The newest target of China’s anti-corruption campaign may be Shi Yongxin, the abbot of the Shaolin Temple, a sprawling monastery that combines housing for thousands of monks with restaurants, shops, and martial arts demonstrations targeting the millions of tourists who visit annually. In the west, Shaolin is known as the birthplace of Kung Fu and the spiritual inspiration for the Wu-Tang Clan. But in China, Shaolin is notorious for the scandals surrounding Shi — for allegedly charging thousands of dollars for burning incense at holy grounds on the temple, and for allegedly fathering several children out of wedlock — and his business acumen at building Shaolin into a multi-billion dollar brand, earning him the unaffectionate nickname “CEO Monk.” (Shaolin representatives have denied those allegations.) When Shi failed to appear at a Buddhist meeting in Thailand in early August, fueling speculation that he’s under arrest, a temple representative told the Chinese website Sina that the “situation is complicated.”
Complicated indeed. When I met the now 50-year-old Shi in the summer of 2011, he was already sick of the rumors swirling around news sites and Chinese social media about his personal life, with accusations of infidelity and immorality getting louder and louder. Back then, the most pervasive “rumor” was that Shi had been arrested for visiting prostitutes, and a temple spokesman claimed he had met the prostitutes in order to “enlighten them.” Shi denied all of these allegations, which he said had been invented by bored and impulsive Chinese netizens. The abbot told me, in a gravelly voice, that “it is impossible for this to happen to someone who has been a monk for seventeen years.” And then, lifting his Don Corleone-like jowls, he smiled.
Is Shi corrupt? As with many of the prominent Chinese allegedly targeted with corruption probes, it’s impossible to say for sure. That said, Chinese press coverage — from the article posted on Sina suggesting that this is the biggest crisis the temple has faced in its 1,500 year history, to the English language China Daily’s headline that the “claim about [sic] abbot needs investigating,” make it seem likely that this is a scandal from which he’ll be unable to recover. Indeed, it’s a bad sign that the contact page on the Shaolin website now includes not only the number for the abbot’s office and Shaolin’s asset management company, but also for Shaolin’s lawyers.
In the United States, Shaolin resonates as a cultural touchstone, embraced by the Wu-Tang Clan, dozens of Kung-fu movies, and celebrities including Stevie Wonder and Robert Downey Jr. As I wrote in a 2012 profile of Shi for Newsweek, the abbot is perhaps the only non-dissident Chinese who gets better press coverage in the United States than he does in China. To his Chinese critics, Shi embodied religious hypocrisy and rampant consumerism, the monk who would cheapen Buddhist culture by planning to build a $297 million complex in Australia — one that would reportedly feature not only a temple and a Kung Fu academy, but also a hotel and a golf course. (It’s unclear if the complex, announced this February, will be built; a representative from the temple’s external affairs department couldn’t be immediately reached for comment.)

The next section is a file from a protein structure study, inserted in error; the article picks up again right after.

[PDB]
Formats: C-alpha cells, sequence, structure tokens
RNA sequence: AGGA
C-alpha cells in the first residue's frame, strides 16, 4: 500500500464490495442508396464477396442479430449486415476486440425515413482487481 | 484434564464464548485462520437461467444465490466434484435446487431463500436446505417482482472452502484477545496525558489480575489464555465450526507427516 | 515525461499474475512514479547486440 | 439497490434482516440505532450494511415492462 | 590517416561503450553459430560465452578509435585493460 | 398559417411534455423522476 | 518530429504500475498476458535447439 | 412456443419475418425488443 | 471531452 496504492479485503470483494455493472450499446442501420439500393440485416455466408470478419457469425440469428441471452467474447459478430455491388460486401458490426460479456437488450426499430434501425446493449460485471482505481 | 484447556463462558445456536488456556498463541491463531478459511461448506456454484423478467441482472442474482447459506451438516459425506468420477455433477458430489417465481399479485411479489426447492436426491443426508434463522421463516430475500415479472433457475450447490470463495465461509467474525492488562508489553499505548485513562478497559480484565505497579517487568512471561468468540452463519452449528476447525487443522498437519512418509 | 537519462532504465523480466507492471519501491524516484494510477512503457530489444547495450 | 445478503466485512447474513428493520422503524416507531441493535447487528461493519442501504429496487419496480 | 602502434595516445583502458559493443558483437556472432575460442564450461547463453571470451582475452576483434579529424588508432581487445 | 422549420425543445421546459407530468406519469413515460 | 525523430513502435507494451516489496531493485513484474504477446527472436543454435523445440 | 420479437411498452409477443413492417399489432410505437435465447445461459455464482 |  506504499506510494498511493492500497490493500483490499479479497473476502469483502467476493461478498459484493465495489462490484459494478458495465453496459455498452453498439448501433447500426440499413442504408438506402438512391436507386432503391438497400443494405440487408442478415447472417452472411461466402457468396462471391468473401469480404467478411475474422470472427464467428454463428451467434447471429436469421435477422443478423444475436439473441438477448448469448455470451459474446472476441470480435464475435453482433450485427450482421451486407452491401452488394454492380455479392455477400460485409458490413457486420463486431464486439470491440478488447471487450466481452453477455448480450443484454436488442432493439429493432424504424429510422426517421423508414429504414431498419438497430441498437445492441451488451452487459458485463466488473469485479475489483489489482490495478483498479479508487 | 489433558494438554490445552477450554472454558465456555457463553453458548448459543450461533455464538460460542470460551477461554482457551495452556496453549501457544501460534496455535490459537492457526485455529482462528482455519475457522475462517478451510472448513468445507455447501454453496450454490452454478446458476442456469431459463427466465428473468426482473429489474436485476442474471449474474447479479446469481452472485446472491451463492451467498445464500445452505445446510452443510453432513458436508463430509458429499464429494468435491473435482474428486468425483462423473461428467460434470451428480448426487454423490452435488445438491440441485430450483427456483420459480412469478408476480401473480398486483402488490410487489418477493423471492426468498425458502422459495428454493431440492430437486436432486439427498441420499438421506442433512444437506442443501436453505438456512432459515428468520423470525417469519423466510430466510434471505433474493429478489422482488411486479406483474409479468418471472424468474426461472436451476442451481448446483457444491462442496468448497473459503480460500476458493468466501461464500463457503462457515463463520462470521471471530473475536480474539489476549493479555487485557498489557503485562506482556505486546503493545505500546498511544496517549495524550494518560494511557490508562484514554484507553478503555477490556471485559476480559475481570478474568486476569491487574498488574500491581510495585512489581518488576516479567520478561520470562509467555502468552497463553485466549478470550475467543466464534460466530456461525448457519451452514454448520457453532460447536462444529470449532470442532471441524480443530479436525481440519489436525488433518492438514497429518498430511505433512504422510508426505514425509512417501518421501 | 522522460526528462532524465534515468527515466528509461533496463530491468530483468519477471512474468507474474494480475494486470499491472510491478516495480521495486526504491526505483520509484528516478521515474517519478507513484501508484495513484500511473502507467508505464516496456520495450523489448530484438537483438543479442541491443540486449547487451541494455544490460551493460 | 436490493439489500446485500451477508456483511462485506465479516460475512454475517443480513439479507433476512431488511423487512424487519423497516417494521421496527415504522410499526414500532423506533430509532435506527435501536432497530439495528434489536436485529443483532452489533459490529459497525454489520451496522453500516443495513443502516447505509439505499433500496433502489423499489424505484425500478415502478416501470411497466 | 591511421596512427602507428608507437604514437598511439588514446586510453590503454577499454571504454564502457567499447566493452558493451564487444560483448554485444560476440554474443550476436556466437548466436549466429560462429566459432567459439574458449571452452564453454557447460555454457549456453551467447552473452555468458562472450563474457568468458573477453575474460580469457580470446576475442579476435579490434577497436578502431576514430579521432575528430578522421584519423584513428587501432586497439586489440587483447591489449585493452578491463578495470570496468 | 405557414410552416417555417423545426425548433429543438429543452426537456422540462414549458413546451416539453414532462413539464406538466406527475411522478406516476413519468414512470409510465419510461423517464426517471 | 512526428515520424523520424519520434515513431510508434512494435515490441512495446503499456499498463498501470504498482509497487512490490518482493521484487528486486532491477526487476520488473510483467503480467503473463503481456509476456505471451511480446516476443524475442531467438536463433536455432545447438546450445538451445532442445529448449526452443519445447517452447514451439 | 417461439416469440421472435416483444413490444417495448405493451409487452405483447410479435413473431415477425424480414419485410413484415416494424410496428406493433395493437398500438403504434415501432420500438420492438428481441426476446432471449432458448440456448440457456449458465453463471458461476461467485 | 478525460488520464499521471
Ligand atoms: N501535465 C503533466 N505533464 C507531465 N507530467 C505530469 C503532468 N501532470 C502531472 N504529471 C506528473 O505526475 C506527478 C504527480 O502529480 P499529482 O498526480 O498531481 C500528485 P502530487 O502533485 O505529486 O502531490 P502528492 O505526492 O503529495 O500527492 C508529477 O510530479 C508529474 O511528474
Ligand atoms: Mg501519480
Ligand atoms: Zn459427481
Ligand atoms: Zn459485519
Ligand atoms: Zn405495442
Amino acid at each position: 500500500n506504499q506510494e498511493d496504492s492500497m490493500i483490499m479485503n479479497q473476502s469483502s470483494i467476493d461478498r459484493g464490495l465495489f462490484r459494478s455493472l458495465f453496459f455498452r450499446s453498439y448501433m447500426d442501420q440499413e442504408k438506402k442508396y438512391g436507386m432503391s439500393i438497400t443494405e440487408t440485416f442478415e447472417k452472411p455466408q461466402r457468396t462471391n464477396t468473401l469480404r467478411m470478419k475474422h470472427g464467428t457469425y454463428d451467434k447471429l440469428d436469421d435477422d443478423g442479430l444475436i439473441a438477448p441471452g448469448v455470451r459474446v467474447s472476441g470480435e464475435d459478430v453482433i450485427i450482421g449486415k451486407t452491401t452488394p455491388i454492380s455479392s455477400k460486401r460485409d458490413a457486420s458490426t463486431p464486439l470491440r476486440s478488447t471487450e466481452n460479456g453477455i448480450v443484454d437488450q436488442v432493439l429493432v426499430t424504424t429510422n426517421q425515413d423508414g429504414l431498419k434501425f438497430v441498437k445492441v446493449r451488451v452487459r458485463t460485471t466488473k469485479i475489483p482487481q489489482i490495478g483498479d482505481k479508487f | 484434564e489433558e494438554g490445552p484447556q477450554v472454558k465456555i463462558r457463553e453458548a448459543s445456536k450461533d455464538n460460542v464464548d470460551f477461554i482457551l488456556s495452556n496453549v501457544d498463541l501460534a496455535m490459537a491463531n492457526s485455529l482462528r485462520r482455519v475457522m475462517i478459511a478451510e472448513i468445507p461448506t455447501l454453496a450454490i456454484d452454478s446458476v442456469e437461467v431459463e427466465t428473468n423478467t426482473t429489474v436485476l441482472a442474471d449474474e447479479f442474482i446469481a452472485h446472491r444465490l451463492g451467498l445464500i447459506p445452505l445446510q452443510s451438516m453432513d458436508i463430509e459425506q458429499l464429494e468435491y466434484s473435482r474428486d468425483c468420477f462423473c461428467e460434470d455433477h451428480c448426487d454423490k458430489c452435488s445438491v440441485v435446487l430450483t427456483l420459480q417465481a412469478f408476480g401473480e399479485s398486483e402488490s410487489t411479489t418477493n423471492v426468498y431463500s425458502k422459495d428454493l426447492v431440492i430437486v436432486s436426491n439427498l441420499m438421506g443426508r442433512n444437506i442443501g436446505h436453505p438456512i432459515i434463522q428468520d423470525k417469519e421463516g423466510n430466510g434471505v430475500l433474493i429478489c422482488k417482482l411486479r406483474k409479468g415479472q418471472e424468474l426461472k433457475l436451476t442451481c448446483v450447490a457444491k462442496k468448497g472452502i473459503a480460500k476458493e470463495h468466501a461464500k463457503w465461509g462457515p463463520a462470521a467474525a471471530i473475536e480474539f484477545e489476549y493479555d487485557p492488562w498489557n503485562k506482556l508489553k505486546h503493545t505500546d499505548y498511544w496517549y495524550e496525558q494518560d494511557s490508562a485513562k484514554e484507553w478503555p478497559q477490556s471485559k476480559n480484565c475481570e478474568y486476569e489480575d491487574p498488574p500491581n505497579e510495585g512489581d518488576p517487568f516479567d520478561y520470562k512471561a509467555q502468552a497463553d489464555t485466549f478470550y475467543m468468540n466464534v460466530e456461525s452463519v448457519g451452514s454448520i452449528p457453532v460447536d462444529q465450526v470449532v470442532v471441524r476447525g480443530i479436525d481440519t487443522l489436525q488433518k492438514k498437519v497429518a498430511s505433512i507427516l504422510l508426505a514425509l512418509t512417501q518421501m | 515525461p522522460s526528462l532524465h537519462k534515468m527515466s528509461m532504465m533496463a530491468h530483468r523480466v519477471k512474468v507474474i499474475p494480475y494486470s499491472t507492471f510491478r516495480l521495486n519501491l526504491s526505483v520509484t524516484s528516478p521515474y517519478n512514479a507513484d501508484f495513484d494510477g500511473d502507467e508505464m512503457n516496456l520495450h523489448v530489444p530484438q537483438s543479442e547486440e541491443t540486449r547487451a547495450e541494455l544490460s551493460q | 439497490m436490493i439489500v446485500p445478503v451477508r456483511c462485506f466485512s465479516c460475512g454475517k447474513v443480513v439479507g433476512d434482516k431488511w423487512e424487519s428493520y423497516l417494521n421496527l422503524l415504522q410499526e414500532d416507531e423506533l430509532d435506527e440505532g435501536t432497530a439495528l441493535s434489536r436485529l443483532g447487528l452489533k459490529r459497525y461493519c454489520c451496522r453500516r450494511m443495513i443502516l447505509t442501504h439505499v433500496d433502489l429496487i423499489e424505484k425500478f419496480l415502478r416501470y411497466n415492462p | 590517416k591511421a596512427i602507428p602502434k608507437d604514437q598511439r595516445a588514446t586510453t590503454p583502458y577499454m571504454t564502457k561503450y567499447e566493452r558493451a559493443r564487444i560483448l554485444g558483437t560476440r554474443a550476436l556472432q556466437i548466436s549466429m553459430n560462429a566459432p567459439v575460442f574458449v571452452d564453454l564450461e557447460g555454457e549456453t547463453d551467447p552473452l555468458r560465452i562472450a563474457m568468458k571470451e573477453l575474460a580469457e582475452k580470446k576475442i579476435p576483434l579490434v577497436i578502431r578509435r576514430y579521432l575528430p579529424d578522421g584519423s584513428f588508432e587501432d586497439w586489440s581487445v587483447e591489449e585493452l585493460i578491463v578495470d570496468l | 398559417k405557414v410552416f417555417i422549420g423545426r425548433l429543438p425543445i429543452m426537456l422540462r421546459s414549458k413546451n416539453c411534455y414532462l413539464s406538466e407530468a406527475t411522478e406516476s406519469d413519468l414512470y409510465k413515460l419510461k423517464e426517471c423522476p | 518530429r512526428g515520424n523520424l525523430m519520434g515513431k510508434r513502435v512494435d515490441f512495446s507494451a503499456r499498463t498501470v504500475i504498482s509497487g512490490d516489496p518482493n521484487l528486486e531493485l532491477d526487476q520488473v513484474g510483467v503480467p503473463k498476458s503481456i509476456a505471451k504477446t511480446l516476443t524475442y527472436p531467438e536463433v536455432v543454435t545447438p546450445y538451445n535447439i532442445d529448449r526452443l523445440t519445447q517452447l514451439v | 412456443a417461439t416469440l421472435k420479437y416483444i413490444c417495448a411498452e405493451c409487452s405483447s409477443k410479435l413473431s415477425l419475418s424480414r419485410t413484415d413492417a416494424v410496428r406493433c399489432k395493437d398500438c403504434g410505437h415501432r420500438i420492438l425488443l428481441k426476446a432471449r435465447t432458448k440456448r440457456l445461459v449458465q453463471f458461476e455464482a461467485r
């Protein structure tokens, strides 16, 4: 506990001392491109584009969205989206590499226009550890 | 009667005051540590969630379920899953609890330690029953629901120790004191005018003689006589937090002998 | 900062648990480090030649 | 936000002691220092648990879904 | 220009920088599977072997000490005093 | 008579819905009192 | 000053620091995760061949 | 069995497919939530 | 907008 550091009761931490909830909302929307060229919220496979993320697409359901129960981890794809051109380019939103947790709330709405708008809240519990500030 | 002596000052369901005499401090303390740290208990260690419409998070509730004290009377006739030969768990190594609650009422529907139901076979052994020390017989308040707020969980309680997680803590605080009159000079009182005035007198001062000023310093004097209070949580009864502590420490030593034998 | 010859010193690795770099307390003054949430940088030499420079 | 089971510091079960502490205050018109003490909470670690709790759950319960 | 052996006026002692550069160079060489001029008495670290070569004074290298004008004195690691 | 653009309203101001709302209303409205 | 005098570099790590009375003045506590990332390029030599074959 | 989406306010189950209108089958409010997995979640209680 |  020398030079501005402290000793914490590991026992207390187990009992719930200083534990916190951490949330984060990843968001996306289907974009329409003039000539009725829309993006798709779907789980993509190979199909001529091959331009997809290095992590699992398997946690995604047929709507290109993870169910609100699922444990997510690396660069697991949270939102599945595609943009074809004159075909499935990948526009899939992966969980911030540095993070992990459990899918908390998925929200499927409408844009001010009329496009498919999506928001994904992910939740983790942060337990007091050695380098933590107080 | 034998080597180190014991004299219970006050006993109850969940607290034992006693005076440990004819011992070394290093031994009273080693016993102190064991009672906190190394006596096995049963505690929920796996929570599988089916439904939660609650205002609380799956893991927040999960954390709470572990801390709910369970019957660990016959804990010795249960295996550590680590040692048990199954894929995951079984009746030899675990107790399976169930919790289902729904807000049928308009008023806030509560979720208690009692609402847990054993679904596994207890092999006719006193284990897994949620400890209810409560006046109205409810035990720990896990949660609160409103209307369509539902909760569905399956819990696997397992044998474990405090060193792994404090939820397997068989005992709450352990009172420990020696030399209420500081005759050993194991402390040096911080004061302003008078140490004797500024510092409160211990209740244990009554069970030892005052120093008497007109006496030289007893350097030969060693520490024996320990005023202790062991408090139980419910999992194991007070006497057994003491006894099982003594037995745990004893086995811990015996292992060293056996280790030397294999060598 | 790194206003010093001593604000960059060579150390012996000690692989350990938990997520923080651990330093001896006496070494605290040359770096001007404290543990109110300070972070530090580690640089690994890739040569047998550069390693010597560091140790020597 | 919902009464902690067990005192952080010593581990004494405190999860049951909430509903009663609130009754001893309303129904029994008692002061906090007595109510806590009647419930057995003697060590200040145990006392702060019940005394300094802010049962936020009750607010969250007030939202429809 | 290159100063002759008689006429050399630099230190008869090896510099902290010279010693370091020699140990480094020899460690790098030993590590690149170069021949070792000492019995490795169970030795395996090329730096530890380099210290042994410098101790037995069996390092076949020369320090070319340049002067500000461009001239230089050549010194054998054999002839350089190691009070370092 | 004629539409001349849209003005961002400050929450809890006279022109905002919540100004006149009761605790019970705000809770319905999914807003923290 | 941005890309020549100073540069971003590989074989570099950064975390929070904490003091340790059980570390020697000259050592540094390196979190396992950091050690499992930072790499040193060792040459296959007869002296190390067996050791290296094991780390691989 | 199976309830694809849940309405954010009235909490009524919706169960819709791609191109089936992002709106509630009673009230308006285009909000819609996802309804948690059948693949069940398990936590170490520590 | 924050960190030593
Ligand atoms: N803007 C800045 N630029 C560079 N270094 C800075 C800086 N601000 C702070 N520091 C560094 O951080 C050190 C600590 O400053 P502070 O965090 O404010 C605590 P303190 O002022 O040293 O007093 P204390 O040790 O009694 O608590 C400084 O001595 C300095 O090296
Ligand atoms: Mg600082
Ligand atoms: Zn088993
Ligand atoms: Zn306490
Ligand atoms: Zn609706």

In a strange role reversal, Chinese journalists wanted to know whether Shi had a mistress and child in Germany, and $3 billion hidden in foreign banks. (Shaolin’s website called those allegations “pie in the sky, fabricated, maliciously invented slander.”) And yet, a healthy amount of the Western media coverage focused on Shi’s Kung Fu skills.
My interview with Shi took place in a temple room with golden walls and air conditioning befitting a poultry freezer. The temple sits not far outside of Zhengzhou, the provincial capital of the large province of Henan, and Shi spoke proudly about his relationship with local government officials. He also claimed, unconvincingly, that he received less than $100 of pocket money a month, and that the temple’s roughly 3,000 monks share the big ticket items, like cars. I couldn’t decide if he moved like a languid martial arts champion who can poke holes in glass with his toe, or like a world-weary gangster relaxing in a bathrobe.
Perhaps gangster is too strong a word for Shi, the 13th abbot of Shaolin, a former temple disciple who ascended to the top in 1999. And yet, he’s a man used to deference: in my seven years in China, the only time I ever saw someone kowtow to a living person – head touching the ground by their feet – was a food seller who wanted something from Shi. “It’s fine, it’s fine,” Shi told him tiredly, barely glancing at the man’s prone form.
During our interview, Shi seemed offended at even being asked about allegations of wrongdoing: “I find media interviews annoying,” he told me, in the tone of a man whom others don’t deign to provoke. “They raise a lot of stupid questions.”
Instead, Shi wanted to talk about the success of Shaolin’s relationship with the Chinese Communist Party. “Every year on a provincial level we have meetings with representatives from different religious groups,” he said. “Everyone is very satisfied with the government’s policy.” Whether or not that was ever true, the local government no longer seems satisfied with him.